VENTURES AFRICA – Africa’s largest mobile telecommunications company, MTN has again labelled corruption allegations against the company as “nonsense”.
According to MTN’s CEO Sifiso Dabengwa, Turkcell has claims has no legal merit.
In March, Turkcell had filed a suit against MTN alleging that the African telecoms giant bribed officials and influenced foreign policy in exchange for a cellphone network licence in Iran. Turkcell had filed a $4.2bn lawsuit in a US federal court, accusing it of using bribery and other corrupt acts to win its licence in Iran in 2004
Last week, South African elite Hawks police unit said it carrying out due diligence on MTN as regards the allegations of corruption.
According toMTN Group’s CEO, in a statement on Friday, Turkcell obtained information from a disgruntled former MTN employee. The CEO said, “MTN has been threatened and attacked by a disappointed competitor and a disgruntled former employee.”
Mr Dabengwa added: “The claims made by Turkcell in US proceedings have no legal merit and no place in a US court. We are fighting those claims, and we fully expect them to be dismissed.”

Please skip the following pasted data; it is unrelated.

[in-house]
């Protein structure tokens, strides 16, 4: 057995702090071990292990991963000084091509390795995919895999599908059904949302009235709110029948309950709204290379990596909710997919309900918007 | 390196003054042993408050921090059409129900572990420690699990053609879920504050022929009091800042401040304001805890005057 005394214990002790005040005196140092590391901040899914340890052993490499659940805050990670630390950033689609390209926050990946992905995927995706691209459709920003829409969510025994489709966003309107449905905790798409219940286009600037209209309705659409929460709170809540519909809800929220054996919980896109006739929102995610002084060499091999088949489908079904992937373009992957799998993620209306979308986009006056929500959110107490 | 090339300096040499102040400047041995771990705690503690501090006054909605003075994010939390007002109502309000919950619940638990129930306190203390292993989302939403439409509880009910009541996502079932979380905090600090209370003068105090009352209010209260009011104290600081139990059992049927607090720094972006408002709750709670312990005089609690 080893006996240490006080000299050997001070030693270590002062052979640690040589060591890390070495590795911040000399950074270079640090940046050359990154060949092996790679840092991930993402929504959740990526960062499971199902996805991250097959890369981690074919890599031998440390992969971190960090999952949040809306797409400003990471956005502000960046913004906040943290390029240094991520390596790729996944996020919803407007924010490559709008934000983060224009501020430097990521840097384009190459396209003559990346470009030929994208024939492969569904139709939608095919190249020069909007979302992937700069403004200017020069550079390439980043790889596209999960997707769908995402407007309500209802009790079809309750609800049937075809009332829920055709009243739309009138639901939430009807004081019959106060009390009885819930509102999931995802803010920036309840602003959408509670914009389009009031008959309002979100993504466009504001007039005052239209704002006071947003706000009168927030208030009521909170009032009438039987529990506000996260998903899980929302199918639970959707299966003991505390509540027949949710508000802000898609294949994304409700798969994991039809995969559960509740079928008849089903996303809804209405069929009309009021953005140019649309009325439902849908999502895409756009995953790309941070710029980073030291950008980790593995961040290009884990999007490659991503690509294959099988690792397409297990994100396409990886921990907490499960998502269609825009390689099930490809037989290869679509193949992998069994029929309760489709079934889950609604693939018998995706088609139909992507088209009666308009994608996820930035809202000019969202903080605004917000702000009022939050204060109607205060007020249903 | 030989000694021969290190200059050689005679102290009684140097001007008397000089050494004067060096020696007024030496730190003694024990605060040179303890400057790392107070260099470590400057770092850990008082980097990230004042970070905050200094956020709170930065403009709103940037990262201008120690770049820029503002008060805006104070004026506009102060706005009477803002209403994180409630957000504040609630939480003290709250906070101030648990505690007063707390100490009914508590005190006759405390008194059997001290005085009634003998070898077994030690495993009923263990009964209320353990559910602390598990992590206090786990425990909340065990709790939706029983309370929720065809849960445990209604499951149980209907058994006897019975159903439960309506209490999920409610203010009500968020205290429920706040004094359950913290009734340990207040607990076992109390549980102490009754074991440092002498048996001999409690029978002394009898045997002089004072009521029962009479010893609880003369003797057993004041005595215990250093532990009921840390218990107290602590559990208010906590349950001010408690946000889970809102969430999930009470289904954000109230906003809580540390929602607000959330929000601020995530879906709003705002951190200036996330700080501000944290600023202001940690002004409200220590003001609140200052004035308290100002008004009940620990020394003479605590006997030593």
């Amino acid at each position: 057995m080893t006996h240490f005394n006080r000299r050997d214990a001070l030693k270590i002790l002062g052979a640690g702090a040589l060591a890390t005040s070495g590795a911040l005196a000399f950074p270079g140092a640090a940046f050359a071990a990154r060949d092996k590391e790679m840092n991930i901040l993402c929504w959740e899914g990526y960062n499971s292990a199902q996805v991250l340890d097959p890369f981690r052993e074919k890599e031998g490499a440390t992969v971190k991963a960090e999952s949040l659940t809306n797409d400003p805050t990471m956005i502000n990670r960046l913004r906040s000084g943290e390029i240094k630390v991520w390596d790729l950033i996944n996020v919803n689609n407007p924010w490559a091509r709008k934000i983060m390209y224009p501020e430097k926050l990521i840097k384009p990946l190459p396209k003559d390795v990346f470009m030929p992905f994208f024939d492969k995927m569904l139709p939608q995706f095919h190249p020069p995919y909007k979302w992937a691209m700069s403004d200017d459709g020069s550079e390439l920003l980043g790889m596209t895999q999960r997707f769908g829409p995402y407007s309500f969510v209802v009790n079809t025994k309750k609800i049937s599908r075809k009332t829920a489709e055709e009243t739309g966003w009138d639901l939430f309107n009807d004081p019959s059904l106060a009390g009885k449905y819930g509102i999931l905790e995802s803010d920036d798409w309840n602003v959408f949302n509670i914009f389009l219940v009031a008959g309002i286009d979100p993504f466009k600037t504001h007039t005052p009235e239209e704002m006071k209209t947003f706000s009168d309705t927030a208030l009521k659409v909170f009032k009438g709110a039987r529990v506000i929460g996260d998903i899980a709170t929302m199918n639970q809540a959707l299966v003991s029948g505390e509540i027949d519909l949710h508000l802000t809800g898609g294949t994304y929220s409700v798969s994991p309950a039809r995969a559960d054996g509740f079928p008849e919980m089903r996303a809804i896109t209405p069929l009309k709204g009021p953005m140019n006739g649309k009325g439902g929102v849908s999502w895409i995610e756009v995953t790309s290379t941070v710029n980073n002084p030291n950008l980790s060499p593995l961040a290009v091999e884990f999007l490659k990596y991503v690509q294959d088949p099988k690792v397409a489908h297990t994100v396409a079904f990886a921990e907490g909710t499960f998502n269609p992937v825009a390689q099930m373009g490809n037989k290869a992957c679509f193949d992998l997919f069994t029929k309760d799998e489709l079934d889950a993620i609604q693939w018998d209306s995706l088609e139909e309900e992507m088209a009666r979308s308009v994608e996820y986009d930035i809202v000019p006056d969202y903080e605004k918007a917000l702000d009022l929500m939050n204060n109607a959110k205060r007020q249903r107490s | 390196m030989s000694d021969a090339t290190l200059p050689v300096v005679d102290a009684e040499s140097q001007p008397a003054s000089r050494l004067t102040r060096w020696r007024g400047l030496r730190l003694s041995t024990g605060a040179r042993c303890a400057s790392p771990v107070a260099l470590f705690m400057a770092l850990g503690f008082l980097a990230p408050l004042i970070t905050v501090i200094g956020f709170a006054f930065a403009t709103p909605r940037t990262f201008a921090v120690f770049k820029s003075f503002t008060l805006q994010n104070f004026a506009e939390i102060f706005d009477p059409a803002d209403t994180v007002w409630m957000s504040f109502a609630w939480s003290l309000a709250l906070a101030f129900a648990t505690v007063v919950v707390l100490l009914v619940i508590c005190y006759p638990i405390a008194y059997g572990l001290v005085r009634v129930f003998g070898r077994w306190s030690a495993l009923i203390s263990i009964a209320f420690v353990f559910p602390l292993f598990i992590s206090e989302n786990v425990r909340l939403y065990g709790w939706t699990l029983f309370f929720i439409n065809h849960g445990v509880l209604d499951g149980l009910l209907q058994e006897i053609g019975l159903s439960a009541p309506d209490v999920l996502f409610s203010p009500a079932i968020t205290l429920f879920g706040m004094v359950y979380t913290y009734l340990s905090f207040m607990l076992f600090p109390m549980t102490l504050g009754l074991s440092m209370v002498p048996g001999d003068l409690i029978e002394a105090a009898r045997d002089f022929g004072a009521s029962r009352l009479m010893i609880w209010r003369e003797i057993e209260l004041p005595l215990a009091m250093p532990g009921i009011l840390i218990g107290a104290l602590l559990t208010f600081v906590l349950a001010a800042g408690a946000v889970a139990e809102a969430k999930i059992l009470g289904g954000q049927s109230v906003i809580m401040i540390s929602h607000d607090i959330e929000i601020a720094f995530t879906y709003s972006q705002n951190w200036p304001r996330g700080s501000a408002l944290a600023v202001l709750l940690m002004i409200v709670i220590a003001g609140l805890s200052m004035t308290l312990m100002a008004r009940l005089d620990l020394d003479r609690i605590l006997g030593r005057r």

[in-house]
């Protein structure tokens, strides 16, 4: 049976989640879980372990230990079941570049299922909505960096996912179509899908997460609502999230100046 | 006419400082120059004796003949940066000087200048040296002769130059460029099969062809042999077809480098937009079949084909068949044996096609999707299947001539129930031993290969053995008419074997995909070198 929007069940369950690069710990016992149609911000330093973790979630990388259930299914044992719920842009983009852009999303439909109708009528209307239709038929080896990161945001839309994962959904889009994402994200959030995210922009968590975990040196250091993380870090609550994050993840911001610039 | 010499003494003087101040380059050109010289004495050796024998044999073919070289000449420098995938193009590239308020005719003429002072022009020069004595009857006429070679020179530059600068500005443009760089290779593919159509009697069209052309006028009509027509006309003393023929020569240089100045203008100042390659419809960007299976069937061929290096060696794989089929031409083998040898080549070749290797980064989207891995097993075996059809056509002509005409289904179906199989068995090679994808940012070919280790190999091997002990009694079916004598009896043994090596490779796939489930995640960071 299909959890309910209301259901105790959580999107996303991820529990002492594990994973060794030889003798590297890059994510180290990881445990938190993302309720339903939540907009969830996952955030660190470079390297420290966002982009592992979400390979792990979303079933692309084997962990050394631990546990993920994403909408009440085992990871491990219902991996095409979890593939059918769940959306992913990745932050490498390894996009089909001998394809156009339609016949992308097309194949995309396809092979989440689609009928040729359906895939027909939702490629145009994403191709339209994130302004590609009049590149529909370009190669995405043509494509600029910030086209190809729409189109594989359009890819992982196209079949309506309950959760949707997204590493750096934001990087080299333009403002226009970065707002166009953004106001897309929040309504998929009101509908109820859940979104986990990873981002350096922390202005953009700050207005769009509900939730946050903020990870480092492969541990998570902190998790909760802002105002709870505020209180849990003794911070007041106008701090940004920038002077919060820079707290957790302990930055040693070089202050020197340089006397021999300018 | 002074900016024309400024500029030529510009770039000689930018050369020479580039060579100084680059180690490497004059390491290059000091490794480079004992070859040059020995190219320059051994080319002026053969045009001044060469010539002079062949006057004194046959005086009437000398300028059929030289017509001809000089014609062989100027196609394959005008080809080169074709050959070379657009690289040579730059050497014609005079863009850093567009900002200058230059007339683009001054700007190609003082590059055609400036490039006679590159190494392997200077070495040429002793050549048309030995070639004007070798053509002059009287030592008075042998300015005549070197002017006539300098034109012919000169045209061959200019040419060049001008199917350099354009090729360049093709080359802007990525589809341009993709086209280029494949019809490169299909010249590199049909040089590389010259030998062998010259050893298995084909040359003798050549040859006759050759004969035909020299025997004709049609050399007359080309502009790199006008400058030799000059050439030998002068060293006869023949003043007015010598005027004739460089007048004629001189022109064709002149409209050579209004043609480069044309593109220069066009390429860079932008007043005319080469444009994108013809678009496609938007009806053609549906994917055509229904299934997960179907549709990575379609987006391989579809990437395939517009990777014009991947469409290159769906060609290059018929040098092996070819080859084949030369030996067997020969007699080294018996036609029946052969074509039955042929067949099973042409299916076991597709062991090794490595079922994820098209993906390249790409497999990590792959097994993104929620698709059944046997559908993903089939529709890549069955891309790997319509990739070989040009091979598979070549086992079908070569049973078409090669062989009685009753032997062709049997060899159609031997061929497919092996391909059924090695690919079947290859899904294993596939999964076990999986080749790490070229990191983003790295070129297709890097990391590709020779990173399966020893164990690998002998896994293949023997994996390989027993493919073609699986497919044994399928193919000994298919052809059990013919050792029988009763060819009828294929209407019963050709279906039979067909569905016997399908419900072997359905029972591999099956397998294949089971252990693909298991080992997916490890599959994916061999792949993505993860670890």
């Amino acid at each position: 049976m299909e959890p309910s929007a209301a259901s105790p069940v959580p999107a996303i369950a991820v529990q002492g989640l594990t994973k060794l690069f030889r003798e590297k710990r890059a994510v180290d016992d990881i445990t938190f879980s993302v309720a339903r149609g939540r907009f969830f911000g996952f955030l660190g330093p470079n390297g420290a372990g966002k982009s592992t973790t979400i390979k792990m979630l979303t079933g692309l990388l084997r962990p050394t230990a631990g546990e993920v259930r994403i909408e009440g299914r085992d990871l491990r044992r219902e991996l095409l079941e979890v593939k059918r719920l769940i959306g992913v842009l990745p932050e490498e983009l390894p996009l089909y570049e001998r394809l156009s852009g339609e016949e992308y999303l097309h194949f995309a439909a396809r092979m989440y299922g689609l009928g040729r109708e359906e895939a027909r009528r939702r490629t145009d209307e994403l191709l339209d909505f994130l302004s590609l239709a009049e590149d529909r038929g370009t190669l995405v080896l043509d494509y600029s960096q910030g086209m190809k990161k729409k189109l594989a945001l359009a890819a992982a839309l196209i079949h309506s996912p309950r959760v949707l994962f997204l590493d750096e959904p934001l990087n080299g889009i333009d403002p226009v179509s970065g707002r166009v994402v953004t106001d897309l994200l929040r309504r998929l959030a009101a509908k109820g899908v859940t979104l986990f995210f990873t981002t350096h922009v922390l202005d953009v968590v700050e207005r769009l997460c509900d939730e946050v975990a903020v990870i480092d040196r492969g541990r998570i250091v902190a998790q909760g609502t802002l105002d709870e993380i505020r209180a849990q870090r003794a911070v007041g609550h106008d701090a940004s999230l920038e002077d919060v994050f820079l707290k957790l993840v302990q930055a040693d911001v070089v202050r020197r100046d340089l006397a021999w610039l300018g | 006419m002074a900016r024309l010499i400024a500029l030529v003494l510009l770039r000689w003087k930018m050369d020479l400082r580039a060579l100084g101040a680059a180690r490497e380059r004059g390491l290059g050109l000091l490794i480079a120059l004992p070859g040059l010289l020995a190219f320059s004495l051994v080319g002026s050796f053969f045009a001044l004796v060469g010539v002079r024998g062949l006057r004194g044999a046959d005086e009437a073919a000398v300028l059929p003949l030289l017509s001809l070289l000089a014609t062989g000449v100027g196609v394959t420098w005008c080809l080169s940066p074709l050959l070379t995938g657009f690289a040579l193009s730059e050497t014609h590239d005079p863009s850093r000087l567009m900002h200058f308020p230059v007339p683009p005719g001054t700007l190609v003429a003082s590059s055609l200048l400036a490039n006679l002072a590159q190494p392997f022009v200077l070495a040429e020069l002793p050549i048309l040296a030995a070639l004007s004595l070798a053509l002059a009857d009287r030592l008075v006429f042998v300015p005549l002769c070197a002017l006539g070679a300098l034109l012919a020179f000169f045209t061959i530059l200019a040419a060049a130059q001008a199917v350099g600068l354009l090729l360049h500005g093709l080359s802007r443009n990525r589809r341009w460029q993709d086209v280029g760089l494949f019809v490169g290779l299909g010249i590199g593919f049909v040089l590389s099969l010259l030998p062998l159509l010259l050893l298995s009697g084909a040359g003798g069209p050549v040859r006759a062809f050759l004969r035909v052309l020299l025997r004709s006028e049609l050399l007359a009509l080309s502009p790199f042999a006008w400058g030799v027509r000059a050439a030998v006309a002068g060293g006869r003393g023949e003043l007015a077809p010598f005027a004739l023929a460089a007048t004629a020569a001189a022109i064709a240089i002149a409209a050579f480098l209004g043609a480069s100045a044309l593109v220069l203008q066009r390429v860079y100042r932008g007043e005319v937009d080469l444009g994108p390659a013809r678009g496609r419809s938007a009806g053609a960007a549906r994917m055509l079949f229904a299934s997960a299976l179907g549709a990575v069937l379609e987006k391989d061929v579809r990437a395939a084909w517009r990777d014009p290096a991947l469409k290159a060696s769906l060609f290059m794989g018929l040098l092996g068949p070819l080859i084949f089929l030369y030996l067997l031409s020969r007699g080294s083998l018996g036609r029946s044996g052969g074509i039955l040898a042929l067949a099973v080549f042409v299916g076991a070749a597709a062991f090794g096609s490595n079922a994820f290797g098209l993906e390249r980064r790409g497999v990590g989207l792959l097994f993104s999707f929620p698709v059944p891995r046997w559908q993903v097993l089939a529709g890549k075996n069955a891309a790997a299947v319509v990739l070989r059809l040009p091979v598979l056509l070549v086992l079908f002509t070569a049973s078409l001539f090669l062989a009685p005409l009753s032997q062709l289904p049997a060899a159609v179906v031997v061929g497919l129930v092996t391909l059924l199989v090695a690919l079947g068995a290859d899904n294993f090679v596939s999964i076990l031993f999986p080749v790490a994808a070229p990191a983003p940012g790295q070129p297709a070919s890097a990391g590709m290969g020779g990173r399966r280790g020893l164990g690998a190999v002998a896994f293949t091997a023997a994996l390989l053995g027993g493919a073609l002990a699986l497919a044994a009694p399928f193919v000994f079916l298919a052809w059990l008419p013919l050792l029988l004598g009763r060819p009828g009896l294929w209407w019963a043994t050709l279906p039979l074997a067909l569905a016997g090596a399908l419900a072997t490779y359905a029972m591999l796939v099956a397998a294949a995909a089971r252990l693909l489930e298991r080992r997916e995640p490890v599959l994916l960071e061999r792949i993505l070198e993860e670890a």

The CEO explained further saying: “He is being paid by Turkcell for his role in their legal claims, and has admitted that he is motivated by a grudge against MTN’s former management”
Mr Dabengwa also said allegations by Turkcell that MTN was engaged in a cover-up were “simply nonsense”, adding that MTN had launched its investigation into Turkcell’s claims long before they were filed by the Turkish company.
He emphasised MTN’s optimism on the case stating that the company was “confident that the investigation will determine whether there was any misconduct on the part of the former employee now working for Turkcell, or by any other MTN employee”
Turkcell, which initially was awarded the Iranian mobile phone license, sued its South African rival in federal court in Washington for $4.2 billion in damages in March this year. The suit includes evidence of several alleged internal MTN memos detailing the company’s questionable efforts to win the Iranian business after losing the bid to Turkcell in February 2004.